Vintage Weight-GAIN Advertisements

22nd April 2009

Vintage Weight-GAIN Advertisements

posted in Diets, Personal |

I’ve been adding to my collection of vintage advertisements and stumbled across these in various places.  It’s not often — okay, ever — that you see an ad for a weight-gain product.  What surprises me isn’t that women of all sizes have been historically made to feel ashamed of their bodies, but rather the fact that these products were still being hawked through the 1970s — I have a cookbook from 1980 in which obesity is already being labeled public enemy number #1.  To give some additional perspective, Americans began dieting in earnest around 1900 and haven’t stopped since.

The ads below are all undated, but I can tell the general decade by the graphics and illustrations.  Click on each image to see a higher-res version.  I’ve got lots more fun ads to post in the coming weeks and all will be added to this vintage ad photo gallery I’m envisioning but have yet to complete.  As soon as I get through this last graduate paper and oral exams, I’ll get on it, I promise.  That is… if I survive.

(1893 — thanks, Shelley!)

Groves Tasteless Chill Tonic — Makes Children as Fat as Pigs — Is just as good for adults.


Get Fat on Lorings Fat-Ten-U and Corpula Foods

(1930s – early-1940s)

Skinny Girls Are Not Glamour Girls — How to Add Glamorous Curves to Your Figure.

If you are a normal healthy underweight person and are ashamed of our skinny, scrawny figure, NUMAL may help you add pounds and pounds of firm, attractive flesh to your figure.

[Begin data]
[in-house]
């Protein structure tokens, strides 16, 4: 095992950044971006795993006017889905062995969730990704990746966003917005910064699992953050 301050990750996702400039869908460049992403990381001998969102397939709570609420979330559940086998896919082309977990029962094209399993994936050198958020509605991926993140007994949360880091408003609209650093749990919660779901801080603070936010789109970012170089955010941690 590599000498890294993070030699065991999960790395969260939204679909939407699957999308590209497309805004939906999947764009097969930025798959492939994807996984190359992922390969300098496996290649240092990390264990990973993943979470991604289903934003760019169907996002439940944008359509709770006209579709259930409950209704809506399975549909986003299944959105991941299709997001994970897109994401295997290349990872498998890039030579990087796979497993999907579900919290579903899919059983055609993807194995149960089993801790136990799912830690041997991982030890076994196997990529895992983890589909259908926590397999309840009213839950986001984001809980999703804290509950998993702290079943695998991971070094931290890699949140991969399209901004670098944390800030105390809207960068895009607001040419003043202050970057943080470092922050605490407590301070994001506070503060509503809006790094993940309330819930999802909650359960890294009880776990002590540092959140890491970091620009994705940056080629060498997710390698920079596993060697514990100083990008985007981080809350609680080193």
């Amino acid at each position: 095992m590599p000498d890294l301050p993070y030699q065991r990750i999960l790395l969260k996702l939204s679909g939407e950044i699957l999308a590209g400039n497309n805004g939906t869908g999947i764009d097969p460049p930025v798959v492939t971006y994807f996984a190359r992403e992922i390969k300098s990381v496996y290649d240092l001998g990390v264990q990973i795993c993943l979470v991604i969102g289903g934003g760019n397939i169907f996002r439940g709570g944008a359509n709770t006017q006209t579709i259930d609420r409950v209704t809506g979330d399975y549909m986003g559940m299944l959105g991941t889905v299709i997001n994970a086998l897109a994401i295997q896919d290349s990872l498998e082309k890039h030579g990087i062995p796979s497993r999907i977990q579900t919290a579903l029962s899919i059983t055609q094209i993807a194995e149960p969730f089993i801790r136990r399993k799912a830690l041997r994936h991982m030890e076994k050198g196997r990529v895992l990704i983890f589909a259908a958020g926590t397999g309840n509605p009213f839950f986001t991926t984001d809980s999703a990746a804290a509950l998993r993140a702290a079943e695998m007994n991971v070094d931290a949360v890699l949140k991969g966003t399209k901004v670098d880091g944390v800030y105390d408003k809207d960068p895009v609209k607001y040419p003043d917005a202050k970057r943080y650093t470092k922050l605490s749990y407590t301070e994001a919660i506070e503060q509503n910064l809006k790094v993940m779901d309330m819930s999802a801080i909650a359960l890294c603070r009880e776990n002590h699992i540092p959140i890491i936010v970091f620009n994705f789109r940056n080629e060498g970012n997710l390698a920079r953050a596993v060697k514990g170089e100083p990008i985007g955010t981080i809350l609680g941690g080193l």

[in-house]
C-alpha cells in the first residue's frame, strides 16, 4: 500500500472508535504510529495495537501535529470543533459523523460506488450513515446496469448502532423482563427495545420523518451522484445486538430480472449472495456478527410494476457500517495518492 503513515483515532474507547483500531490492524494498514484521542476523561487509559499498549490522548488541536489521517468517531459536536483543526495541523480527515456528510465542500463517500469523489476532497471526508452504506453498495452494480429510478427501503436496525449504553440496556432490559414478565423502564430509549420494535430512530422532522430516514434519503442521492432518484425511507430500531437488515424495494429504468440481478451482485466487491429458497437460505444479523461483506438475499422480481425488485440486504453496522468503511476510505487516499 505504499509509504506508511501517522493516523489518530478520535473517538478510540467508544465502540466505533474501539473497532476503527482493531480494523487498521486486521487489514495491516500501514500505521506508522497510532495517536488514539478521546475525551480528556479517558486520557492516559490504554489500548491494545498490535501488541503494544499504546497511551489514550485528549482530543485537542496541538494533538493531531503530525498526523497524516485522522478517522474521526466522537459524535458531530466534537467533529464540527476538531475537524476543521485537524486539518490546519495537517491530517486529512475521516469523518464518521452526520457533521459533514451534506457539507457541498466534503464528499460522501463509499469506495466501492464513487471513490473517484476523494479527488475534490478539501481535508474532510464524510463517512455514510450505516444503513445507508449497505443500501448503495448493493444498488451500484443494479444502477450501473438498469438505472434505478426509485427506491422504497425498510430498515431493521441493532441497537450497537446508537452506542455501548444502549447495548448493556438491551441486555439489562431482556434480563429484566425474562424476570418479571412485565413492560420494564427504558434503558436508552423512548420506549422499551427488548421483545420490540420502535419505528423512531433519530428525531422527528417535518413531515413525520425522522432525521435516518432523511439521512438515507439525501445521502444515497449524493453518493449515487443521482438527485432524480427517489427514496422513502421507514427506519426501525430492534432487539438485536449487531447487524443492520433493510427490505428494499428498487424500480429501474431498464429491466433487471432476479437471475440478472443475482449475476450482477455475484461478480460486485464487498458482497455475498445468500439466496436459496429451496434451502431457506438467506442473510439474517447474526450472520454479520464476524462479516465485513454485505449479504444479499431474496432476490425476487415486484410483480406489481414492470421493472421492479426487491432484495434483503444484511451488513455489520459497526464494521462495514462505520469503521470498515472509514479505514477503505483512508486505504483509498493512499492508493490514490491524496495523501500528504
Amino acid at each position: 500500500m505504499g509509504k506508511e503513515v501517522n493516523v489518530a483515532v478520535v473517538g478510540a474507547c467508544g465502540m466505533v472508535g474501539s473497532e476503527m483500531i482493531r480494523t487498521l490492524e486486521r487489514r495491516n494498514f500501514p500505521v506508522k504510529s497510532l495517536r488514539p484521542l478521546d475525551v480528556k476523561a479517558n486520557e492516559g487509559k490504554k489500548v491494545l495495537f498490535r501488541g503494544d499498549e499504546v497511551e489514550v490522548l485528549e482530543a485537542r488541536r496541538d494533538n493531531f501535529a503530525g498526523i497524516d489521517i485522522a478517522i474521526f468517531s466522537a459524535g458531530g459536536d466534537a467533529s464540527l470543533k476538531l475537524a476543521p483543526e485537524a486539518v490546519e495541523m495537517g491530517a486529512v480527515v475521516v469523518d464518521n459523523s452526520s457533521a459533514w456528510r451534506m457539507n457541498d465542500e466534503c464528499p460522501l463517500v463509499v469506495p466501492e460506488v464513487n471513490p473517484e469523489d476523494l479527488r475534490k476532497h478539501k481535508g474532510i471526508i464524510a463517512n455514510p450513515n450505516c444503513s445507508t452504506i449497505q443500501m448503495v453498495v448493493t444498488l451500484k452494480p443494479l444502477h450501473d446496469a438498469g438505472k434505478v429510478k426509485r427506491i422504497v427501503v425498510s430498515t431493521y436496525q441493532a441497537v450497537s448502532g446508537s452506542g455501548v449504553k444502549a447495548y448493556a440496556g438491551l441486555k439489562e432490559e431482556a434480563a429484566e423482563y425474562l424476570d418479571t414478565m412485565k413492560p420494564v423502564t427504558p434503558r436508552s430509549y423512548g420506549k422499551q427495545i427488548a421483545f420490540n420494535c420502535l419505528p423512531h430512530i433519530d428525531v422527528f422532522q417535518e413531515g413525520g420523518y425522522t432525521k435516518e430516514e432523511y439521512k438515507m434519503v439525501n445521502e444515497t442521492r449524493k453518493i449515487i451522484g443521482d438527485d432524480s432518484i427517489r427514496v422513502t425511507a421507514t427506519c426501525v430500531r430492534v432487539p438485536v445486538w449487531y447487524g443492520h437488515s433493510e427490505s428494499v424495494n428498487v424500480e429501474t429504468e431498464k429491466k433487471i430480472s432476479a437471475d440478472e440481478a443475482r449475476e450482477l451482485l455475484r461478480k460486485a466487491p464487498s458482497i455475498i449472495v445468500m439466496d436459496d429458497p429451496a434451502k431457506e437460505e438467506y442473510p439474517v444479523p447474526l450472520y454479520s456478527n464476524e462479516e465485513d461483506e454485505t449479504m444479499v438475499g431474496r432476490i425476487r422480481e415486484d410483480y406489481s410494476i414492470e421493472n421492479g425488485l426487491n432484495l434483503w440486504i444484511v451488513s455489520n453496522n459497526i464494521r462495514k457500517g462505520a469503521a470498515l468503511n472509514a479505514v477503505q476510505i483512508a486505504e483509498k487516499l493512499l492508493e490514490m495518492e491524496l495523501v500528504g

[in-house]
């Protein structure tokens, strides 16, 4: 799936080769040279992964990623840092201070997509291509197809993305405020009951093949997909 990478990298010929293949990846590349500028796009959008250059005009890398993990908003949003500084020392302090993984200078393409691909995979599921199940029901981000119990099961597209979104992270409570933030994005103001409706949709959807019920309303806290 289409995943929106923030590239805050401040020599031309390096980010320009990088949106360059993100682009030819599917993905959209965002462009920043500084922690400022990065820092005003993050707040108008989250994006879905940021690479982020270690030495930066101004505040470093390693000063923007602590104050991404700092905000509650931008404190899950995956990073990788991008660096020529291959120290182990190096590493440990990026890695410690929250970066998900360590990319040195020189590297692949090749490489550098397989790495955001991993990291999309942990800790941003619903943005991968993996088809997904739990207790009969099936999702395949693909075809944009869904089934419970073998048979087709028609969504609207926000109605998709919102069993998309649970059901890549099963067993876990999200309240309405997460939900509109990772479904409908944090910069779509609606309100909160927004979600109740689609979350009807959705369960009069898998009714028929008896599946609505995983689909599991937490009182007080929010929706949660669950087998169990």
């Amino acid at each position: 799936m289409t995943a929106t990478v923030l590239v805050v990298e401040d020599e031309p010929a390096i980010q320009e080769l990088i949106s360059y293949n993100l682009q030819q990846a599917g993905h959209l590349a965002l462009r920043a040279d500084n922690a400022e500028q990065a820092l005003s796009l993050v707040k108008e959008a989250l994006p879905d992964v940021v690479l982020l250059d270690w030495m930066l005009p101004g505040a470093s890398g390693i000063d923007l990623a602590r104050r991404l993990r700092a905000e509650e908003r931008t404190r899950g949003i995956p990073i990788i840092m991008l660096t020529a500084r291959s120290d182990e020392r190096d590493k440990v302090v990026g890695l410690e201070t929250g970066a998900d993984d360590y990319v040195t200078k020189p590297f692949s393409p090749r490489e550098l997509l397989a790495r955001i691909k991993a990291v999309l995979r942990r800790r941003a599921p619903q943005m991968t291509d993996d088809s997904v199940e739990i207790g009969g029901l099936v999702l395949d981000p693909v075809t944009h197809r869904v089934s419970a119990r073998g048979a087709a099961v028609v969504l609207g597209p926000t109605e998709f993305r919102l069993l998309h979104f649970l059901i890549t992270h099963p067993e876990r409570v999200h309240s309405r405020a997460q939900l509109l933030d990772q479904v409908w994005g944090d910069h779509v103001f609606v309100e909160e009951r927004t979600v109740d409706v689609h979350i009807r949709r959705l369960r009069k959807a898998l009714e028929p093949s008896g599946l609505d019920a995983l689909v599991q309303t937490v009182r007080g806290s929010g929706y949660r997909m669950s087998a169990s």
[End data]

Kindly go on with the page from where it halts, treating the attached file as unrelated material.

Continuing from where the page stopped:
…So don’t let them snicker at your skinny, scrawny figure.  A skinny, scrawny figure is neither fashionable nor glamorous.  Remember, the girls with the glamorous curves get the dates.


It’s hard to believe they once called me SKINNY!
Thousands are quickly gaining 5 – 15 lbs. this new, easy way.
Don’t think you’re “born” to be skinny and friendless.  Thousands with this new easy treatment have gained attractive pounds — in just a few weeks.


This is How I Trapped My Man!

(1940s – 1950s)

Girls with “Naturally Skinny” Figures

…Amazed at this entirely new way to add 5lbs. of solid flesh in 1 week… or no cost!

THOUSANDS of thin, pale, rundown folks and even “Naturally Skinny” men and women are amazed at this new, easy way to put on healthy needed pounds quickly. Gains of 15 to 20 lbs. in one month 5 lbs. in one week are reported regularly.

…Try Kelp-a-Malt for a single week and notice the difference how much better you sleep, how firm flesh appears in place of scrawny hollows” and the new energy and strength it brings you! Prescribed and used by physicians, Kelp-a-Malt is fine for children, too,  improves their appetities. Remember the name, Kelp-a-Malt, the original and genuine kelp and malt tablets. There is nothing else like them, so don’t accept imitations and substitutes. Try Kelp-a-Malt today, and if you don’t gain at least 5 lbs. of good, firm flesh in 1 week, the trial is free.

(late 1940s to mid-1950s)

A SKINNY Man Hasn’t a Chance.  I Wish I Could Gain Flesh

New Easy Way Adds 5 – 15 lbs. — Quick!

(1960s – 1970s)

Goodbye to shapeless, bony, flat, sagging buns with Super Shaper Buns Briefs.

Exclusively Designed Men’s Padded Briefs… Give You

The only men’s undergarment that can make these claims!
- Fills out your rear end without fattening diets
- Lifts, firms, and shapes your buttocks without exercises.
- Flattens your stomach without diet pills

…It’s a known fact that men’s buttocks are the most alluring part of the male anatomy.  Super Shaper Buns Briefs is the One and only undergarment that could give you those “pumped-up” muscular looking buns instantly!  See for yourself… One glance in your mirror will prove that you too can look like a Hollywood Hunk!